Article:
Airlines are scrambling to appeal to the fraction of people who are still willing to travel during the pandemic, particularly as the $25billion government bailout funds they received to help stave off layoffs is ending.
United and other large American carriers have been trying to coax air travelers back to the airports with attractive offers and customer-friendly terms.
Earlier this week, Delta and American joined United in scrapping flight change fees for domestic travel in the US.
Both Delta and American said the elimination of the $200 change fee is effective immediately and will be permanent.
According to an announcement on Delta’s website, all tickets for travel within the US, including Puerto Rico and the US Virgin Islands, will be exempt from the onerous charge, with the exception of Basic Economy tickets.
Similarly, American said only Basic Economy tickets will still be subject to a change fee, but extended the policy for flights to Canada, Mexico and the Caribbean as well.
The TSA revealed how their number of daily passenger screenings during the pandemic compares to the numbers experienced in the same time period in 2019
The Department of Transportation showed the dramatic drop in air travel passengers
The two airlines followed rival United, which on Sunday became the first US legacy carrier to standard to eliminate economy and premium cabin flights, as well as standby fees for all same day departures.
Delta, United and American were already waiving change fees through the end of the year to give travelers more flexibility during unprecedented and uncertain times.
Prior to the coronavirus pandemic, the cancellation fees represented around two percent to three percent of their total revenues in 2019, though analysts said the overall financial impact going forward will be limited as focus remains on generating bookings.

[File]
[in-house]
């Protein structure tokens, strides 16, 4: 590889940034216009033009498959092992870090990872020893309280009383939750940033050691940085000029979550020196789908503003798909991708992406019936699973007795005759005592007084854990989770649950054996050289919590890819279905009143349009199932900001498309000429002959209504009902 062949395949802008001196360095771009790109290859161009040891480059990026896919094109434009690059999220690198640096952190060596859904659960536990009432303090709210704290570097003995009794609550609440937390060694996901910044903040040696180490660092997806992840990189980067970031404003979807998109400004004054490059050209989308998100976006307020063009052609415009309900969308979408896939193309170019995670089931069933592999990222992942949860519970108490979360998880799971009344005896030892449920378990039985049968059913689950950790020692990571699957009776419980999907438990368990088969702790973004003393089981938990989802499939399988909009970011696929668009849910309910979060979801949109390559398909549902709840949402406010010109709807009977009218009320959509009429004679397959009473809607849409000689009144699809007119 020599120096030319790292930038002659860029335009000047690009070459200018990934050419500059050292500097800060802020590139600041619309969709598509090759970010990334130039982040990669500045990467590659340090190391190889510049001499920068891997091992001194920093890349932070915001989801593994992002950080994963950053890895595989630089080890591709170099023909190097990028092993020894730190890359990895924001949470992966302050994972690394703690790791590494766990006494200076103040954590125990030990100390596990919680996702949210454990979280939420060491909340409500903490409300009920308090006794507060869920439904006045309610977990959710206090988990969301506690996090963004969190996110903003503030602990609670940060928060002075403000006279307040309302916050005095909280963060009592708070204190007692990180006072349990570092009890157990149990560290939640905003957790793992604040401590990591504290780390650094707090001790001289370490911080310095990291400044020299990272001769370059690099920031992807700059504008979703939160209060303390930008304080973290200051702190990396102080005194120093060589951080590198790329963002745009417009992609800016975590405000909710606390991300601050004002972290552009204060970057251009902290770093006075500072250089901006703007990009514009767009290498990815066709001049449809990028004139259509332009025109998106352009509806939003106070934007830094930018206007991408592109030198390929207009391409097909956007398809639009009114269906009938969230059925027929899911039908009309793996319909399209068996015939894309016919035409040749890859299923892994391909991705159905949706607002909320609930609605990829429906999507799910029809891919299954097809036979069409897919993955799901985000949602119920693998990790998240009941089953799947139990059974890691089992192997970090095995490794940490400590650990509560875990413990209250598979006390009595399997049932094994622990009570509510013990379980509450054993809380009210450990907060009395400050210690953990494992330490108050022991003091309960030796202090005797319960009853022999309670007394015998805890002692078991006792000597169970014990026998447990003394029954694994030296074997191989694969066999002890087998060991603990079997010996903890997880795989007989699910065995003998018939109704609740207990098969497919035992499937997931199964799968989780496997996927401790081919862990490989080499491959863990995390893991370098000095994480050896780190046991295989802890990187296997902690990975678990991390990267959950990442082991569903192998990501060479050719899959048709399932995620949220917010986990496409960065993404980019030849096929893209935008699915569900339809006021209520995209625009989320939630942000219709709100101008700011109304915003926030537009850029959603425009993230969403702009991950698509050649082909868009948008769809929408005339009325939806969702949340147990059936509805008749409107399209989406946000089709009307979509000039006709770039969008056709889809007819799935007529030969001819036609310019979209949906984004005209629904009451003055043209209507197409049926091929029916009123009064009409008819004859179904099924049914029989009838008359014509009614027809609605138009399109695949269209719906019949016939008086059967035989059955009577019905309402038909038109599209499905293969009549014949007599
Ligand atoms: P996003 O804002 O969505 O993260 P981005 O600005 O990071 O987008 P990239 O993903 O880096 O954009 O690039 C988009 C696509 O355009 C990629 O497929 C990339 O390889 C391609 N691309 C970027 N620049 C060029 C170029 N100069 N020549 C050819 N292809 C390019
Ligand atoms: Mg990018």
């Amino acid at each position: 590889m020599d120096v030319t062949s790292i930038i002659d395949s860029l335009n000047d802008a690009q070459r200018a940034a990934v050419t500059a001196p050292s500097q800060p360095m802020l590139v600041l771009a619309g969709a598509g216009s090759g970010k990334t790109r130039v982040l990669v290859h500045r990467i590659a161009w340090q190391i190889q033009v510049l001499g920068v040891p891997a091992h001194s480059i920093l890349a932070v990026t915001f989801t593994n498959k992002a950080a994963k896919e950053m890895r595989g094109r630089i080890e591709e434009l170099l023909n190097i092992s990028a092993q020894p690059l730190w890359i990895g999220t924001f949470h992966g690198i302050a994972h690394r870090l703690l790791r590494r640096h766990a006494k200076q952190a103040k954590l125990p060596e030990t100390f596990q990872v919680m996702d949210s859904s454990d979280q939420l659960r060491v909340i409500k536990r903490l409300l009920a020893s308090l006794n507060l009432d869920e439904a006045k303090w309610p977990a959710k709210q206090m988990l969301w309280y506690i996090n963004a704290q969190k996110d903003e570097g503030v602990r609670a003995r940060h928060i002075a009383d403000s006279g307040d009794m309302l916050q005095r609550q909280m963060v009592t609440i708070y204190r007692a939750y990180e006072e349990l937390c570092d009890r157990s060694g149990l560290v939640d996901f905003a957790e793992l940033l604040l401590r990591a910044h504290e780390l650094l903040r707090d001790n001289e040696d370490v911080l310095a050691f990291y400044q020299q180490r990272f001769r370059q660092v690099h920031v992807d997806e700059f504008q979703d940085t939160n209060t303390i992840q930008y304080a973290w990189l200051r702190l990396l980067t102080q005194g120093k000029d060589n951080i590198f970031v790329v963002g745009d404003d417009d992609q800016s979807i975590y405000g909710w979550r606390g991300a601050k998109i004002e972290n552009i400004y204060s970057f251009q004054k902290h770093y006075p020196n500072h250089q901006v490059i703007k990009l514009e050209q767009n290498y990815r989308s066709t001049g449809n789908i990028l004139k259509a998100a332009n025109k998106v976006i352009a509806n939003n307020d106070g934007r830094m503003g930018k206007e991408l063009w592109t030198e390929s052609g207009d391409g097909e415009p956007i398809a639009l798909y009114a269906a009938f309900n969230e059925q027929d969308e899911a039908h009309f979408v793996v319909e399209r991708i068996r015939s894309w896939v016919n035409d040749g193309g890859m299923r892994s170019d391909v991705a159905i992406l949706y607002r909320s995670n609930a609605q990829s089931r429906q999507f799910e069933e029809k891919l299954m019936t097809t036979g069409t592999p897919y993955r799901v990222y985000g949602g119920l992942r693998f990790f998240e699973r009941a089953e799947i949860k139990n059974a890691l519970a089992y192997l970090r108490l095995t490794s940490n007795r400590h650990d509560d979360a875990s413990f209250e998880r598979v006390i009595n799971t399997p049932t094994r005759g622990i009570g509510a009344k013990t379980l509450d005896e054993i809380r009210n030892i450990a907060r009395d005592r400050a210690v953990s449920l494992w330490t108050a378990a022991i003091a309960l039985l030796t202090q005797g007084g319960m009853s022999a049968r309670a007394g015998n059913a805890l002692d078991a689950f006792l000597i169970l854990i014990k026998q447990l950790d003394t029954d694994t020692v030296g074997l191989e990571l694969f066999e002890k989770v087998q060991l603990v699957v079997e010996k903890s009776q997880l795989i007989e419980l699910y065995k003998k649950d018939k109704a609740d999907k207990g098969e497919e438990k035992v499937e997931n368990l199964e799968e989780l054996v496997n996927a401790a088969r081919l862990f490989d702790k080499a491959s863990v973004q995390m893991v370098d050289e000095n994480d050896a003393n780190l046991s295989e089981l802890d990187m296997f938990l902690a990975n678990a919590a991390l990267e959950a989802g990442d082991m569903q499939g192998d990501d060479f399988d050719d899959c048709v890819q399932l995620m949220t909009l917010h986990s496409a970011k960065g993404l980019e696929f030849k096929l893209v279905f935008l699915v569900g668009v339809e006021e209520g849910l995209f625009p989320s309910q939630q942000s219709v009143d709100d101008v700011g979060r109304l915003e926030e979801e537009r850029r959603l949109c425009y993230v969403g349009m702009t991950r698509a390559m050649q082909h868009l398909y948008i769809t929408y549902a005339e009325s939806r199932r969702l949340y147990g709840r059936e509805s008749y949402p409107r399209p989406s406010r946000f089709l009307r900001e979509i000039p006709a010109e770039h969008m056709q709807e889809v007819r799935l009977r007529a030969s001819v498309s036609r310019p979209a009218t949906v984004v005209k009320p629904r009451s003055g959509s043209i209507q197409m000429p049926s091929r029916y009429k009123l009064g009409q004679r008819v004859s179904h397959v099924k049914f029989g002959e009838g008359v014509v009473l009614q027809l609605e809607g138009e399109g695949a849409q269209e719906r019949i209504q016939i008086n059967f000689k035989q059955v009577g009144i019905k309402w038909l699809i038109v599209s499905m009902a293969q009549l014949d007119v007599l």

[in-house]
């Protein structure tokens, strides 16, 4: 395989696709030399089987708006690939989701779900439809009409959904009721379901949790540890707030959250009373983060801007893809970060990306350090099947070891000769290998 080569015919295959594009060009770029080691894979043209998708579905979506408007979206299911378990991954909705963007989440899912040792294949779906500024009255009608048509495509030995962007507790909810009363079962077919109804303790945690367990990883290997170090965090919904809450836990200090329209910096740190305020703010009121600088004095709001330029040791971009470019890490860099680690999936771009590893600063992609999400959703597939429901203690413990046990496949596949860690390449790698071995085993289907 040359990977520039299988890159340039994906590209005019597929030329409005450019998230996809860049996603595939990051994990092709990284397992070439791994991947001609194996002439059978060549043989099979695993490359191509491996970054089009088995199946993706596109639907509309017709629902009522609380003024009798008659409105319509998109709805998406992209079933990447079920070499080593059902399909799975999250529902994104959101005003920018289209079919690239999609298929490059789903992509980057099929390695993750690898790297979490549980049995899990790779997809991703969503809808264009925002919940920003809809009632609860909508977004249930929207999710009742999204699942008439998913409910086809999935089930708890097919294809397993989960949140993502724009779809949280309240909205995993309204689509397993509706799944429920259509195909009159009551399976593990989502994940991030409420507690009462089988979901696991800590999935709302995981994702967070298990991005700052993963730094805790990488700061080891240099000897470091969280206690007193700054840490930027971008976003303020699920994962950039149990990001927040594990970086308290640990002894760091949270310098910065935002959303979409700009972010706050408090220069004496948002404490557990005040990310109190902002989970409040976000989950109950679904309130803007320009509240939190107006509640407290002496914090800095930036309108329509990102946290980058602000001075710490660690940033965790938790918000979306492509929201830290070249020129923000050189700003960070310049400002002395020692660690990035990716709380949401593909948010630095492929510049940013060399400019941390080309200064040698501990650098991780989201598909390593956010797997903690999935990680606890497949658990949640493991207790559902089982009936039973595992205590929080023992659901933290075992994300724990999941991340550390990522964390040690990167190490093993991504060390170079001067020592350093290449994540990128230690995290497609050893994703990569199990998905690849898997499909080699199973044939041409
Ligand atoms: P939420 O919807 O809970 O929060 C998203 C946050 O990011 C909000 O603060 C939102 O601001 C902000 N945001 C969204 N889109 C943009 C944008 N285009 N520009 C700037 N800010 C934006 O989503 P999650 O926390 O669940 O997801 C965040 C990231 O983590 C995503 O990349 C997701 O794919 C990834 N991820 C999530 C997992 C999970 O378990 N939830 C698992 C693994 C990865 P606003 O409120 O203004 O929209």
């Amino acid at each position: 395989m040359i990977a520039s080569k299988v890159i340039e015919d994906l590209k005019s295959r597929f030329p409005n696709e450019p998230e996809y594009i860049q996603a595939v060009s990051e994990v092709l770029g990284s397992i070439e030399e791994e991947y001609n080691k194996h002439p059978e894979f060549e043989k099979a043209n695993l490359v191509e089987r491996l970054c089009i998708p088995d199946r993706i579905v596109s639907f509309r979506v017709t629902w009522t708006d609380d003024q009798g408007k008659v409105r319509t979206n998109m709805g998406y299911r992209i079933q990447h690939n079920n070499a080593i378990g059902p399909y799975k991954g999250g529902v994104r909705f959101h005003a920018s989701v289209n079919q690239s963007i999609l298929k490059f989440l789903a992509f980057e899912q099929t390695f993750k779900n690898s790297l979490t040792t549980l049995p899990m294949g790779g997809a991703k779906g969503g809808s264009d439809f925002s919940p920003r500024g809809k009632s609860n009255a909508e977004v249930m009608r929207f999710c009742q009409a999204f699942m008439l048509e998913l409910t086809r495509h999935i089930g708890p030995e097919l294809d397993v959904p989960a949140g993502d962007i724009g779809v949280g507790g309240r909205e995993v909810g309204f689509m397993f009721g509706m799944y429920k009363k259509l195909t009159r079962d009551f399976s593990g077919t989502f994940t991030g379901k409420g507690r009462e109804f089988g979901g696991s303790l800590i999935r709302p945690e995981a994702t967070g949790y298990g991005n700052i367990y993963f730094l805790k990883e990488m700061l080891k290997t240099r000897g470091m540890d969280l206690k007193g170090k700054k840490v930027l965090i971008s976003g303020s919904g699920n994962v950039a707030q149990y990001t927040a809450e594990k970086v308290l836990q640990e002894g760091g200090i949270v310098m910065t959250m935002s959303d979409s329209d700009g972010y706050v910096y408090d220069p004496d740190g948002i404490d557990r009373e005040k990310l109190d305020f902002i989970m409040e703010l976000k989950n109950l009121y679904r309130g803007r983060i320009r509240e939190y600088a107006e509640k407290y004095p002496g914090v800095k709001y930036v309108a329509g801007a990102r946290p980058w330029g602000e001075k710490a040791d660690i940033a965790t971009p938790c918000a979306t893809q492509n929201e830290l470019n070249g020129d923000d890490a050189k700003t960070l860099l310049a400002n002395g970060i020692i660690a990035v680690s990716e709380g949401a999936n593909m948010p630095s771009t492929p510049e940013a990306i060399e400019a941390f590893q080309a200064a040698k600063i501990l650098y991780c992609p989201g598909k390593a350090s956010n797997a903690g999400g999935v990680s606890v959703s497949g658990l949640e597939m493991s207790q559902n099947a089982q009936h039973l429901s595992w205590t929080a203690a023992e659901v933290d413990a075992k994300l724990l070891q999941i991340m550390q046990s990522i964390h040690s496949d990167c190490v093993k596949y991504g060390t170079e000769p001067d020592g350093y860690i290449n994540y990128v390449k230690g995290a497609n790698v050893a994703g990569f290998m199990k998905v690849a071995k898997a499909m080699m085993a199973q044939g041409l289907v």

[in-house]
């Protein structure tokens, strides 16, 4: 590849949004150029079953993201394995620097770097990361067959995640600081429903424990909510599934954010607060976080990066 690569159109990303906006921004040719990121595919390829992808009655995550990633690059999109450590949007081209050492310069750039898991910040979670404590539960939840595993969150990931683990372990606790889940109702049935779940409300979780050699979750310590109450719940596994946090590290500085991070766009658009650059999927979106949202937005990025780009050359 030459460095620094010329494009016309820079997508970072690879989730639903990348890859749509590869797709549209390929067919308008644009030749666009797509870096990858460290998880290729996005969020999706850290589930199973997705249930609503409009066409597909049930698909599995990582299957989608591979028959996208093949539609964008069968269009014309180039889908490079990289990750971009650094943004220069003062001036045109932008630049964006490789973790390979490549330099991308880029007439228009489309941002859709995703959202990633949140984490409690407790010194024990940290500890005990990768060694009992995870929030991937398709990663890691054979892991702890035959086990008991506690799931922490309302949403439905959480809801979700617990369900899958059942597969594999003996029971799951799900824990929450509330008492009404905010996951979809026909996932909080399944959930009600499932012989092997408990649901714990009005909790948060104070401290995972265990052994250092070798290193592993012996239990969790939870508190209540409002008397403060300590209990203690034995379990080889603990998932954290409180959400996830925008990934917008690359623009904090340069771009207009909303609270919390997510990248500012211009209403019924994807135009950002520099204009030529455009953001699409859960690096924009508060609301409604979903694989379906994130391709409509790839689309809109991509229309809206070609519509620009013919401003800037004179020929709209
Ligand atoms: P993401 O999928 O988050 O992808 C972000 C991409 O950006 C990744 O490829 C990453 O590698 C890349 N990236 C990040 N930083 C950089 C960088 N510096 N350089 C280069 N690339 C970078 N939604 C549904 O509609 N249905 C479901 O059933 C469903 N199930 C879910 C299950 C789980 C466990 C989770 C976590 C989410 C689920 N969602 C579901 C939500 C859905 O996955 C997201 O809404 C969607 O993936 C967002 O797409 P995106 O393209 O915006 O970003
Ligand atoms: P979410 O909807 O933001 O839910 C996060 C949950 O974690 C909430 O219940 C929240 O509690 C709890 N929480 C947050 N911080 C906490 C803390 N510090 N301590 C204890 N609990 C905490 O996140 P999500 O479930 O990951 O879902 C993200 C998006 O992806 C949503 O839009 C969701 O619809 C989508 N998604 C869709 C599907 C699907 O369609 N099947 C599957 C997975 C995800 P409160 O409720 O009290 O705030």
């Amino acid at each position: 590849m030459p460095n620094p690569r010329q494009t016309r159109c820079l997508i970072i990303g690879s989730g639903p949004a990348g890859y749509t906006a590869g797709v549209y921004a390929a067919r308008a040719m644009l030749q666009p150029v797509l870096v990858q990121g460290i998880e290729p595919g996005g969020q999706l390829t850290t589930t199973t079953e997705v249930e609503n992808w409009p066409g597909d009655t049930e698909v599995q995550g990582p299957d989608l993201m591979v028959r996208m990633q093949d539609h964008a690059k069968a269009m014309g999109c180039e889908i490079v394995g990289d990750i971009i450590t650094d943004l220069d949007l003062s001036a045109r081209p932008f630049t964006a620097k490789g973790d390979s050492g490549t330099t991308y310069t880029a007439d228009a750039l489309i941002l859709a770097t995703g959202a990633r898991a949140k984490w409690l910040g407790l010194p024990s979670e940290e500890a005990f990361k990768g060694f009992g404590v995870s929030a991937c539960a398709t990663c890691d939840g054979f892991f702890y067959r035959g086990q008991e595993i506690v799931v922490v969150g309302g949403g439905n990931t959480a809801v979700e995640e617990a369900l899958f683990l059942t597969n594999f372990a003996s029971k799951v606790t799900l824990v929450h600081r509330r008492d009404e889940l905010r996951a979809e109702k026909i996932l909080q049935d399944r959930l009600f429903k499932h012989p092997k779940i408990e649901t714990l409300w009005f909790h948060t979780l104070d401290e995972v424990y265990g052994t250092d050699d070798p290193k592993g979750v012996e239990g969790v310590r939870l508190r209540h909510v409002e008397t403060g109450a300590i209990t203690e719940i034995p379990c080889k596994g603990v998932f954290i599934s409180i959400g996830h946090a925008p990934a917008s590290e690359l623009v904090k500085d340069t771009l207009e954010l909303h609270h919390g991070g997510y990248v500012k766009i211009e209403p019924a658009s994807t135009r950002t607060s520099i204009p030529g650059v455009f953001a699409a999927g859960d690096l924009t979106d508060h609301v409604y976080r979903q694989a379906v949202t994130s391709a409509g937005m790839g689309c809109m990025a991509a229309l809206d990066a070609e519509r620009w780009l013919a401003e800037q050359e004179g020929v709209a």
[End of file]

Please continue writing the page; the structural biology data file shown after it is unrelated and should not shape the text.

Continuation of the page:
Delta collected $830 million in ticket cancellation and change fees last year, American $819 million and United $625 million, according to the U.S. Department of Transportation.
In 2019, the Department of Transportation said that US airlines had made $2.8billion in ticket change and cancellation fees, according to ABC News, thanks to charging between $50 to $200 to make changes to domestic flight tickets.
United CEO Scott Kirby said in announcing the motion that getting rid of the $200 flight change fee was a ‘top request’ from customers.
Starting January 1, 2021, the airline said, passengers will also be able to fly standby on earlier or later flights on the day their original ticket was booked without having to pay a $75, one-way fee.
Those with United’s MileagePlus Premier member status will be able to get a confirmed seat on a different same-day flight, so long as there’s availability in the same fare-class cabin.
Additional changes have also been for award flight travel.
‘Change is inevitable these days – but it’s how we respond to it that matters most,’ Kirby said in a video that was released by the airline Sunday.
‘When we hear from customers about where we can improve, getting rid of this fee is often the top request. Following previous tough times, airlines made difficult decisions to survive, sometimes at the expense of customer service. United Airlines won’t be following that same playbook as we come out of this crisis. Instead, we’re taking a completely different approach – and looking at new ways to serve our customers better.’
United’s move falls in line with the no change fee policy that Southwest Airlines has long had and comes at a time when airlines are taking a massive hit as air travel has dropped significantly in the wake of the coronavirus pandemic.
Delta CEO Ed Bastian said in a statement that eliminating the fee has ‘built on the promise to ensure we’re offering industry-leading flexibility, space and care to our customers.’
A nearly empty United gate at San Francisco International Airport is pictured May 11
Delta also extended its waiver on change fees, including for international flights and Basic Economy fares, through the end of the year and will extend its expiration on travel credits through December 2022 for tickets booked before mid-April.
The airline is also blocking middle seats through January 6 of next year as a COVID-19 protection measure.
Both Delta and United excluded basic economy tickets from their no change fee policies.
Although, American added enhancements to basic economy fares with more flexibility for upgrades, preferred and main cabin extra seats, priority boarding, and same-day flight changes.
‘By eliminating change fees, giving customers an opportunity to get where they want to go faster with free same-day standby on earlier flights and providing access to upgrades and seats for all fare types, we’re giving customers the freedom to make their own choices when traveling with American,’ Vasu Raja, American chief revenue officer, said in a statement.